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The Hidden World, Alison Baird, Puffin, 2000, 335 pp.
The Wolves of Woden, Alison Baird, 2001, Puffin, 352 pp.
The Hidden World is the story of a magical world visited by a young girl, a story written with grace and insight. Many elements of the book are familiar, but Baird makes them her own especially in the way the book favours characterization over the needs of the plot. Yes, The Hidden World has a sense of urgency but it's because Baird has made us care about the people first. The Wolves of Woden is a prequel with much the same structure.
Maeve is a teenager whose family lives in Ontario; her parents send her to visit her aunt and uncle in Newfoundland because of marital difficulties. Maeve is happy to visit the house where her grandmother used to live, and to visit some of the locales that her grandmother described in the beginning of a book she wrote. This book is Maeve's favourite, and it tells of how her grandmother visited a fantastic world, with the same geography as Newfoundland but populated by many elements of Celtic myth, along with other things no longer existing in present-day Newfoundland, such as plentiful stocks of fish and the native tribe of Beothuks. What would an encounter like this be like? And was this story really the way it happened for her grandmother? Stay tuned for the prequel to find out.
Soon Maeve is visiting in this fantastic world herself (the area of this shadow world that corresponds directly to where she is staying is known as Annwn). Maeve is convinced that her first few visits were only dreams, happy dreams of a bucolic community, complete with farmers who might be poor but know how to enjoy nature and so forth. But soon Maeve knows that both worlds are real, and the happy part goes away too. The magical land is invaded, and Maeve and the villagers she has befriended must flee for their lives. With nowhere else to go, they choose to enter the realm of Morgana, a much-dreaded personality who has magical powers and little patience for humans. Baird uses the strange bedfellows aspect of this part of the book to full advantage.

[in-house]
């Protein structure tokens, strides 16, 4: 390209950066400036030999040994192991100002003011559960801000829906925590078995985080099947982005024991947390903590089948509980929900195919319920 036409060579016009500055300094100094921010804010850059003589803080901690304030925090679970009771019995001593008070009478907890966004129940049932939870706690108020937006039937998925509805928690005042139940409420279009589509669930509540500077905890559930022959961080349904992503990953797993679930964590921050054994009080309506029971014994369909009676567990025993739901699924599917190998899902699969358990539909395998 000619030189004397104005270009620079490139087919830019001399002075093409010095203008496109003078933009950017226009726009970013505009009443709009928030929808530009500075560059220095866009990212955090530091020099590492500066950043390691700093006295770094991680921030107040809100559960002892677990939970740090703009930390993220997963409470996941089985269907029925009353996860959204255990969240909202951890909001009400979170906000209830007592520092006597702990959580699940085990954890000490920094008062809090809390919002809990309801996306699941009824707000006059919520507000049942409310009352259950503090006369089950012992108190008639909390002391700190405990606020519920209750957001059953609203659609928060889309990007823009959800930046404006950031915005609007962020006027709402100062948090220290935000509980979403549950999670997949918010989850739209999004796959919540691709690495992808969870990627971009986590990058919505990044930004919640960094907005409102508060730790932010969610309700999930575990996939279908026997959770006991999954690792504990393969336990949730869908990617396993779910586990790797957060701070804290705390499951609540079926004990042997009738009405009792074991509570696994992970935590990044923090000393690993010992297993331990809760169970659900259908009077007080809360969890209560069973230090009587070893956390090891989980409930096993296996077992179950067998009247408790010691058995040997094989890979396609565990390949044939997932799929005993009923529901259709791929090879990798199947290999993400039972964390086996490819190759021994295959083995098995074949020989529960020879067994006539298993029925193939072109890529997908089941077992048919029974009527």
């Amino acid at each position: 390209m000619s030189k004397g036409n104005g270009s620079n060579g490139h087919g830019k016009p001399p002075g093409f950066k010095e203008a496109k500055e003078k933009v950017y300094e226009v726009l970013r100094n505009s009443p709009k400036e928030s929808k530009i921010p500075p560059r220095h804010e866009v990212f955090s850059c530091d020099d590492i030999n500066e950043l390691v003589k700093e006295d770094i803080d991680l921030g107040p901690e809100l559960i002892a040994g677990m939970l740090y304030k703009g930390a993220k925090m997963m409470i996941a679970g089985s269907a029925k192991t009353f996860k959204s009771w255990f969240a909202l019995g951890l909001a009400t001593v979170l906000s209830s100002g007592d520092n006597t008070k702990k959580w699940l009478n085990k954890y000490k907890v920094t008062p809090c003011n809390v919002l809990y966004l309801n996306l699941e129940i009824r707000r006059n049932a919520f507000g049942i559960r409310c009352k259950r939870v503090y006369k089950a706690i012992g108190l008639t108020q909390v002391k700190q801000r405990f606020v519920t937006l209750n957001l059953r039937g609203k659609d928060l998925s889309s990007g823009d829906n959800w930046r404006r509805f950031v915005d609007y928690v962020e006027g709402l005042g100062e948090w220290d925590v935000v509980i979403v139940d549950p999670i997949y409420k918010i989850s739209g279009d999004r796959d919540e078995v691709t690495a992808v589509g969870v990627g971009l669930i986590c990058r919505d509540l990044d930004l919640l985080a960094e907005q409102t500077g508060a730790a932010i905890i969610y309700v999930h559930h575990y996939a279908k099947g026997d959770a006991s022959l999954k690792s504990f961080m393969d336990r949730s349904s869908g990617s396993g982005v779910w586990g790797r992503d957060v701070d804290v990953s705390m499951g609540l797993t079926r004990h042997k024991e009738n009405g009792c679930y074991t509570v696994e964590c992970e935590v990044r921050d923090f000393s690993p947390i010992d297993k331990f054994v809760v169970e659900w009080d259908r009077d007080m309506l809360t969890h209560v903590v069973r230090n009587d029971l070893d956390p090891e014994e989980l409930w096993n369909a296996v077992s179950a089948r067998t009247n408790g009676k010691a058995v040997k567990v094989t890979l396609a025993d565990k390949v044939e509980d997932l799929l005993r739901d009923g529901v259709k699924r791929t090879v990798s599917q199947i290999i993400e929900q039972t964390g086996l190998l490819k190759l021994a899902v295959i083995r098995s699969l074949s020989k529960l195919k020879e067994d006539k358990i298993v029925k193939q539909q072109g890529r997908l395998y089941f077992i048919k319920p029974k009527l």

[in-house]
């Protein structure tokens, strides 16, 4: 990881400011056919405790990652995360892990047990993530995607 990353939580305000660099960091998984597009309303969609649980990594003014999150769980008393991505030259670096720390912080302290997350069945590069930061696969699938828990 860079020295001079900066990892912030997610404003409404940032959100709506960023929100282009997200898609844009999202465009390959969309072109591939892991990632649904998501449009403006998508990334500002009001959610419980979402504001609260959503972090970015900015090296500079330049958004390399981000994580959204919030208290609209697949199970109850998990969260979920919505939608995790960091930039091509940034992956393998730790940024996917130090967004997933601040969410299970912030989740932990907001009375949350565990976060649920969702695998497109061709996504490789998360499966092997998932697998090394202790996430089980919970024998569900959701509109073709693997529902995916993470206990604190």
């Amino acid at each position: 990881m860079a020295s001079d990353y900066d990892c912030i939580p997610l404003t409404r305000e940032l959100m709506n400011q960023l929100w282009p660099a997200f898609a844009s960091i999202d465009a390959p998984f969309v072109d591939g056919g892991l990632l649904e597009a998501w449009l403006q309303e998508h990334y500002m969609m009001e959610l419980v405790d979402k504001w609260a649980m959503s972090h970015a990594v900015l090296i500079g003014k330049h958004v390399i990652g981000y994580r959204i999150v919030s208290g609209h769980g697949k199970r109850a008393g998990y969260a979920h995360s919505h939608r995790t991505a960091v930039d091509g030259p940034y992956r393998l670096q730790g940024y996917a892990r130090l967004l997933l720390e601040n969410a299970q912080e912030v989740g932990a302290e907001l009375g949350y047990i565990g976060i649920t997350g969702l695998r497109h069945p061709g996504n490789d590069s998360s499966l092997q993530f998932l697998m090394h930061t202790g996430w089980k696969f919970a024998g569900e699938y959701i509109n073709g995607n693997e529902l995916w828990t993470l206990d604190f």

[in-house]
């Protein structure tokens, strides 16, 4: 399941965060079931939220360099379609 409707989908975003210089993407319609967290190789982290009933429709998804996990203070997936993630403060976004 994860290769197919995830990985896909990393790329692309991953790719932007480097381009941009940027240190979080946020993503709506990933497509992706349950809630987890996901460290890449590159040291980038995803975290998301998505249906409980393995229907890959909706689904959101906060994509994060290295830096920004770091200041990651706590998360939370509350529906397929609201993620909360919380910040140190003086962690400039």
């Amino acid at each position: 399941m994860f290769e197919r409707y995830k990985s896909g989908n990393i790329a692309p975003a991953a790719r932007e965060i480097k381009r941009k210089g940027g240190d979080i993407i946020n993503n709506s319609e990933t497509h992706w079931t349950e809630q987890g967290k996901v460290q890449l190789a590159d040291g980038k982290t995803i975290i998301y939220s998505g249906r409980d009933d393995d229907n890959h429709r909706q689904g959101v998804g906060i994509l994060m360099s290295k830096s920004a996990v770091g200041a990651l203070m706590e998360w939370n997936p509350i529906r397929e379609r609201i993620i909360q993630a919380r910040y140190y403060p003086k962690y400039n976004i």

Late in the book, we discover that the entire story rests upon Maeve and a quest. This is an odd turn. The plot hums along nicely up to that point, and I was quite happy to see a fantasy novel without the standard quest format. Of course, coming so late as it does in the book, it's hardly standard format anyway, and the book has already won us over with its own charms.
The success of the book rests on Maeve; she's the awkward teen that we've seen many times before in this kind of story, but Baird makes Maeve real enough to inhabit our sympathies relatively early in the book. Perhaps as a mirror to Maeve's own feelings, the passages describing her life in high school and Ontario are stale and unconvincing, or more properly, unenthusiastic. The transition between Newfoundland and Annwn are some of the best in the book, and it's here that we get to know Maeve best. At first she's scared, then somewhat accepting, and when she comes back to Newfoundland, quick to rationalize it all as a dream. These are all credible reactions. Later, when she meets some of the people, she has has this amusing and quite logical reaction: "What were these people? Mennonites? She looked around for a telephone and was not surprised to see there wasn't one. In fact, there wasn't any kind of modern device to be seen: no stove or microwave, refrigerator or dishwasher, not even a sink" (56). Once fully in Annwn, Baird skirts carefully around the formula of stories about a visitor from our world to a fantastic one. For example, there's a handsome prince in Annwn for Maeve to notice, and the story does not go according to the conventional route (although the book hints quite broadly at what will happen).
Other characters in The Hidden World include Prince Arawn, leader of his people in a desperate time; Thomas Ryan, the first person Maeve meets in Annwn and soon a dear friend; Morgana, a fascinating character who is more of a strong person than an intimidating one; other members of Maeve's family, who mostly show up early in the book; and leaders and followers of the other factions of Annwn.